Teaming up with a scene-stealing CGI flying monkey named Finley (voiced by Braff) and a China doll (Joey King), The Wizard sets off to do the best that he can do … as a con artist … not as a hero.  Yes, this is more of the post-modern “not the hero we need just the hero we get” storyline that screenwriters love to fall back on.  Written by Mitchell Kapner and David Lindsay-Abaire, Oz the Great and Powerful, while inviting comparisons between the original and itself in sneaky ways in order to avoid copyright infringement, suffers from a serious lack of emotion, any originality and, with a lagging middle, makes the extended edition of The Return of the King feel sitcom-length.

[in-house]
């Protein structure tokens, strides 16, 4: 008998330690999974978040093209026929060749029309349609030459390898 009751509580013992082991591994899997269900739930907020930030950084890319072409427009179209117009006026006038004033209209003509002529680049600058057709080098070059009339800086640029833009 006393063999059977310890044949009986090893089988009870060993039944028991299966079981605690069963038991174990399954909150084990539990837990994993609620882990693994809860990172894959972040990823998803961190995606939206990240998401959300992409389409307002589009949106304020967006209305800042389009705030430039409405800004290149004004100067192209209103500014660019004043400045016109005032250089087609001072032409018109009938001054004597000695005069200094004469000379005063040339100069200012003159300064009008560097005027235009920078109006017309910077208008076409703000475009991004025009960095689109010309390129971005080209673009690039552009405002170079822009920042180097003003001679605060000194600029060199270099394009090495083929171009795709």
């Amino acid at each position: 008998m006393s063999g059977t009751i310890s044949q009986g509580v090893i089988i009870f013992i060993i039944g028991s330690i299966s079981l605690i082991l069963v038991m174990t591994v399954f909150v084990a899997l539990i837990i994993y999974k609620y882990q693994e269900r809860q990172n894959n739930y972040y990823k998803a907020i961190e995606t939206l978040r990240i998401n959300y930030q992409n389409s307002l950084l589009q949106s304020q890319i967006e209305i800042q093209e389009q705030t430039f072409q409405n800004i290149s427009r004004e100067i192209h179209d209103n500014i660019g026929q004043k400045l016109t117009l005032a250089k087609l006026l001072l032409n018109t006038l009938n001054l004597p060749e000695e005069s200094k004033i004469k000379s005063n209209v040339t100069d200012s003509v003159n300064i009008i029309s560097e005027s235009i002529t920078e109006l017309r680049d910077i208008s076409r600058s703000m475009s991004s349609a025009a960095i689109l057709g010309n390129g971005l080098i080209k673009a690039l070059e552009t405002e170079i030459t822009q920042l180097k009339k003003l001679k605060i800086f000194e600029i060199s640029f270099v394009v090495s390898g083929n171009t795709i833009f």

Outside of the opening segment, the other positive notes are some of Raimi’s direction choices.  They are smart and active and most certainly push the PG boundary a bit.  It’s a big-budgeted golly gee whiz special effects orgasm to be sure but Raimi does bring a level of intelligent kitsch – and inspired animation - into the proceedings that are momentarily exciting before he disappears again into Oz’s dense fog of incoherent storytelling.  Some of the quick cuts and camera zooms are effective in capturing the (probable) intended mood of the picture.  But it is the dark moments of the film – the trip through the Dark Forest - where he excels in scaring the poop out of younger audiences.  Maybe he holds back more than he should but, hey, it’s Walt Disney – it’s to be expected.